Jun 17, 2014 1:39 PM by Sara Donchey
CORPUS CHRISTI -- It's easier to prepare for a major oil spill when you're not already knee deep in a mucky crisis.
That's what Tony Wood would tell you, the Director of the National Spill School at Texas A&M Corpus Christi.
Representatives from the Coast Guard, the Texas General Land Office, the university and other oil industry types gathered in Packery Channel this morning for a "spill drill."
They all got a chance to check out the latest in oil spill recovery technology.
It's called a BoomVane. A yellow spill boom is angled in a way that uses the current to channel oil into a big silver drum, where it can be disposed of.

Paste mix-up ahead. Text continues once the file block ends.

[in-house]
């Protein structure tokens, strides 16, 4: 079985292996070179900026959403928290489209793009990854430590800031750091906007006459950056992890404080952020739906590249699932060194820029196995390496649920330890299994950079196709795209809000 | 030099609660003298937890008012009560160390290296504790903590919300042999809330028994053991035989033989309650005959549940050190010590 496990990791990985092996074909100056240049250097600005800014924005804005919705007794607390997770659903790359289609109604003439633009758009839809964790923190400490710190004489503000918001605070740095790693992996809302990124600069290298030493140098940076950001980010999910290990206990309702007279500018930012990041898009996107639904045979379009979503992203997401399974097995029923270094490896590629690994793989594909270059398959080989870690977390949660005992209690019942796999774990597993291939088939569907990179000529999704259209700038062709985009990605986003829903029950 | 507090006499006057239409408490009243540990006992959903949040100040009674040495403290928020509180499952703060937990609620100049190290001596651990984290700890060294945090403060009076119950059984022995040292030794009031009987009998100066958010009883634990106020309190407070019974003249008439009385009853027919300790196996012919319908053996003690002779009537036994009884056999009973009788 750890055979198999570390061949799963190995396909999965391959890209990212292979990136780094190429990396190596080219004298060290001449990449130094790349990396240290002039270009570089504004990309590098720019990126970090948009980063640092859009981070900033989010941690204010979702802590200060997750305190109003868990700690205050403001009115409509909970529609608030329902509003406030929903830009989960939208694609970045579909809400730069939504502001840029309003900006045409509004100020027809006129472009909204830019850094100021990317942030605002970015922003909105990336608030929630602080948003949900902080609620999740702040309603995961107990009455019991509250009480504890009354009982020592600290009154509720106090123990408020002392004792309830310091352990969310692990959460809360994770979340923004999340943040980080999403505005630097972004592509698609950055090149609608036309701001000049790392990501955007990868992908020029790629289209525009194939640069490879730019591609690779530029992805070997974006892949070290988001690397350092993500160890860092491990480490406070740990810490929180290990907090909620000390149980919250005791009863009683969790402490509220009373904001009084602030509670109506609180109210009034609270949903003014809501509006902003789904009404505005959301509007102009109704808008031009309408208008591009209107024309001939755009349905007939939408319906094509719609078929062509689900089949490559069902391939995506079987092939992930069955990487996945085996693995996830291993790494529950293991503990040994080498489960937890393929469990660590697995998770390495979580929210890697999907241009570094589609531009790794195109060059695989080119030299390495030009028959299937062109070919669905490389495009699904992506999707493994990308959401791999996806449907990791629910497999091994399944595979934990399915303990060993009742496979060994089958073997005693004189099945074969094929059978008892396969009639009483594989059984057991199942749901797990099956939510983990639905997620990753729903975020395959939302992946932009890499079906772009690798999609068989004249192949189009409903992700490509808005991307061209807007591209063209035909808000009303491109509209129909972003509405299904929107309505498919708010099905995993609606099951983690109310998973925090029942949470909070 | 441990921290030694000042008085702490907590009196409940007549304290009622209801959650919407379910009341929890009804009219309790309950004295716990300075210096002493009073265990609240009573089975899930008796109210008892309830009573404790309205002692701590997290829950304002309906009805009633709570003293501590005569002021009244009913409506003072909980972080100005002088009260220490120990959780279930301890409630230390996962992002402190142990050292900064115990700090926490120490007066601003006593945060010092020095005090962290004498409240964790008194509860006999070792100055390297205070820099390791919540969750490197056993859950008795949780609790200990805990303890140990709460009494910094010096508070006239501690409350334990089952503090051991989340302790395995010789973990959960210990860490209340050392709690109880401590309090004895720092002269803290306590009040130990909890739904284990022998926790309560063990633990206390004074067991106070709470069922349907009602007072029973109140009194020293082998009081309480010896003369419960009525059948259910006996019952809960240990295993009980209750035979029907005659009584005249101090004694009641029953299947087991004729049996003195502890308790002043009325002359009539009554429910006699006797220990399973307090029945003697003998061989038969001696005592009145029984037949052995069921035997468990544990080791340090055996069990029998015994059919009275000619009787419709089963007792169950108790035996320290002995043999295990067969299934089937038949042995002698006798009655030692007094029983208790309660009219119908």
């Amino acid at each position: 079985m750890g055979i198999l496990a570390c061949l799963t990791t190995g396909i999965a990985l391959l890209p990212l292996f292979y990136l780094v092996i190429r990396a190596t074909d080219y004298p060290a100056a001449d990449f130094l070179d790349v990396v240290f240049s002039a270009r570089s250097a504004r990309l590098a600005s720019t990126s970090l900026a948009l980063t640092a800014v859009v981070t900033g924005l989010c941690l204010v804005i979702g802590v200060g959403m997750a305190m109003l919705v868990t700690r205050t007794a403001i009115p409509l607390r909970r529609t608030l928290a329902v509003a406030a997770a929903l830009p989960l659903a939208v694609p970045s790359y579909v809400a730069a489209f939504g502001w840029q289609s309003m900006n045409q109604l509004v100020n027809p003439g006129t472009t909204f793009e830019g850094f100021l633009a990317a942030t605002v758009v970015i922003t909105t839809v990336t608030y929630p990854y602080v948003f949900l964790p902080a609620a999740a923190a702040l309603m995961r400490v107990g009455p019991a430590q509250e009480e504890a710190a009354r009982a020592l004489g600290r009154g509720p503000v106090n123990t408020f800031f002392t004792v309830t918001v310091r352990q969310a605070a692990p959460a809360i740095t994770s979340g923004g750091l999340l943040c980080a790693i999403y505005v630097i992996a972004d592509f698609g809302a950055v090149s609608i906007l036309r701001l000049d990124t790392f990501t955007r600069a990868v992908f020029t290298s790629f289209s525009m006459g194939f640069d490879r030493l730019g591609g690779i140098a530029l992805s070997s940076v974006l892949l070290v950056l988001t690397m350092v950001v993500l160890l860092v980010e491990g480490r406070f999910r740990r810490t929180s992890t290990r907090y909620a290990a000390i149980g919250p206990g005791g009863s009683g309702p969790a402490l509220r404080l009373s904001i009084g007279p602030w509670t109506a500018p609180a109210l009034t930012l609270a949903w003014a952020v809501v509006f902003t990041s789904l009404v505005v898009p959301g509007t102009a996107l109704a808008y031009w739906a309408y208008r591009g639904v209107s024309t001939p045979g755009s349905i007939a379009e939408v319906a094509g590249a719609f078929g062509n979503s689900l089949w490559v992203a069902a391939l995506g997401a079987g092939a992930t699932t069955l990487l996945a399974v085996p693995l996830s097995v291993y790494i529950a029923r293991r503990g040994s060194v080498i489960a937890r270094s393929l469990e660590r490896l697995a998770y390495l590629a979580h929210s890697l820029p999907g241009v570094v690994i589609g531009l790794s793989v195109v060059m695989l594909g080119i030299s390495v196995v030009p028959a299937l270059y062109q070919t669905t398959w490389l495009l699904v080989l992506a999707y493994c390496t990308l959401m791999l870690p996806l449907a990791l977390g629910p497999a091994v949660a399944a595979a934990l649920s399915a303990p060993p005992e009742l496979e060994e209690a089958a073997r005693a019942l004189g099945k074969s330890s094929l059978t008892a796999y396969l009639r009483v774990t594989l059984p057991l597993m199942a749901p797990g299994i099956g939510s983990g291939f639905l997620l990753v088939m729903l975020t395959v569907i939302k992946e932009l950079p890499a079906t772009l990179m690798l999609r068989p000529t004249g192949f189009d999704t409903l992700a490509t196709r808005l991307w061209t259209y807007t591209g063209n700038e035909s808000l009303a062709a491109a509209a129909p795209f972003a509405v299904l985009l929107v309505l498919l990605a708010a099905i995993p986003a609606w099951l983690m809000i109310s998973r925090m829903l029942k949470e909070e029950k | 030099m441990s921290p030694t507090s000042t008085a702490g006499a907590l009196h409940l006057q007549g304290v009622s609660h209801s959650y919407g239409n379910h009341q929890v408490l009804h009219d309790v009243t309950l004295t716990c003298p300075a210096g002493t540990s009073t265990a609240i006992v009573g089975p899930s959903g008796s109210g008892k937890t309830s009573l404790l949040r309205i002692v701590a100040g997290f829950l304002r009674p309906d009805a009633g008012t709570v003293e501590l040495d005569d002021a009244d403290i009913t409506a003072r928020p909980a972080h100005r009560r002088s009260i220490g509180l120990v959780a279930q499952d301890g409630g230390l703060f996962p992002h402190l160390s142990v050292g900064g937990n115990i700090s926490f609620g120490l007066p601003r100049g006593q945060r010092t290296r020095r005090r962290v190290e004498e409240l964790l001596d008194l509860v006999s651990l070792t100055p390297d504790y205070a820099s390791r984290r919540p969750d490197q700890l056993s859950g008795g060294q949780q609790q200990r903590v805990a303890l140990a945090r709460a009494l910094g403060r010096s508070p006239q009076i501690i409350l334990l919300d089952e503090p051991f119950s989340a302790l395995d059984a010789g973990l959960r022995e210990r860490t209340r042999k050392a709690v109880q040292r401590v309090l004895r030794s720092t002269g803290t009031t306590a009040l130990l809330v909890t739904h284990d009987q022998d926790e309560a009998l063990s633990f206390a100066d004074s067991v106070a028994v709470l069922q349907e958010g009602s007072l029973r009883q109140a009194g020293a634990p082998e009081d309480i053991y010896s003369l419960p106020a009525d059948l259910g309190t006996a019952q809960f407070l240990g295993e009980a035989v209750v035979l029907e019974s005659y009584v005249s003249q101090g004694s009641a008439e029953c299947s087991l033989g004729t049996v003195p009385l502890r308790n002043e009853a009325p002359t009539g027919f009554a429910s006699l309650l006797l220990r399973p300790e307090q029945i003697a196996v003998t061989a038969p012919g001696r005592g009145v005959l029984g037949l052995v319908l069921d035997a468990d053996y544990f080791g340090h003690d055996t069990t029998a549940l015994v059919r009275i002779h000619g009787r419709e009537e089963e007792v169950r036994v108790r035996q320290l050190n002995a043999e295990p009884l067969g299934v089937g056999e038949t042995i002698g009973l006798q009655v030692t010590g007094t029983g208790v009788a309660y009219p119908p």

The BoomVane made a big debut in the Deepwater Horizon Spill off the coast of Louisiana in 2010.
Local experts are trying to figure out if this kind of technology would be helpful in our inlets, where a big spill could be fatal for local sea life.
Though major spills in the Coastal Bend aren't common, they're still possible.
In March, a significant spill happened hundreds of miles away in the Galveston Ship Channel. About 170 thousand gallons of oil spilled out into the channel--but oil still made its way to beaches on Padre Island.
That's why Wood says he'll keep looking at new ways to be safe, rather than sorry.
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